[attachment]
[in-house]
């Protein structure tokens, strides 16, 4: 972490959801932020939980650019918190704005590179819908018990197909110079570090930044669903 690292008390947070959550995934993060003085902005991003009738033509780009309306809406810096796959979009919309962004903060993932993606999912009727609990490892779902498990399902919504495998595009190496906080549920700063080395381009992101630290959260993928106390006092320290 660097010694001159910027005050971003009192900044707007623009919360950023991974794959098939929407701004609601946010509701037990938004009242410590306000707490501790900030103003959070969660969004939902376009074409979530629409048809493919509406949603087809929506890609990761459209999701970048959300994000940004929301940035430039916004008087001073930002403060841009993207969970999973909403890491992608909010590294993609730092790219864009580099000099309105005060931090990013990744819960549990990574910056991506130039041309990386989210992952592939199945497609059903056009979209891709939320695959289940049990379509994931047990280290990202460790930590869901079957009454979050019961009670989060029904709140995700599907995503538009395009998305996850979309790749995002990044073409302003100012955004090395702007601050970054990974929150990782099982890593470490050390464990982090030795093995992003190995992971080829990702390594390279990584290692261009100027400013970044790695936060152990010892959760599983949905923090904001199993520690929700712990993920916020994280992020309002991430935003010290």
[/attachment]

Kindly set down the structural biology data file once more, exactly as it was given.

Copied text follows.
[in-house]
């Protein structure tokens, strides 16, 4: 972490959801932020939980650019918190704005590179819908018990197909110079570090930044669903 690292008390947070959550995934993060003085902005991003009738033509780009309306809406810096796959979009919309962004903060993932993606999912009727609990490892779902498990399902919504495998595009190496906080549920700063080395381009992101630290959260993928106390006092320290 660097010694001159910027005050971003009192900044707007623009919360950023991974794959098939929407701004609601946010509701037990938004009242410590306000707490501790900030103003959070969660969004939902376009074409979530629409048809493919509406949603087809929506890609990761459209999701970048959300994000940004929301940035430039916004008087001073930002403060841009993207969970999973909403890491992608909010590294993609730092790219864009580099000099309105005060931090990013990744819960549990990574910056991506130039041309990386989210992952592939199945497609059903056009979209891709939320695959289940049990379509994931047990280290990202460790930590869901079957009454979050019961009670989060029904709140995700599907995503538009395009998305996850979309790749995002990044073409302003100012955004090395702007601050970054990974929150990782099982890593470490050390464990982090030795093995992003190995992971080829990702390594390279990584290692261009100027400013970044790695936060152990010892959760599983949905923090904001199993520690929700712990993920916020994280992020309002991430935003010290």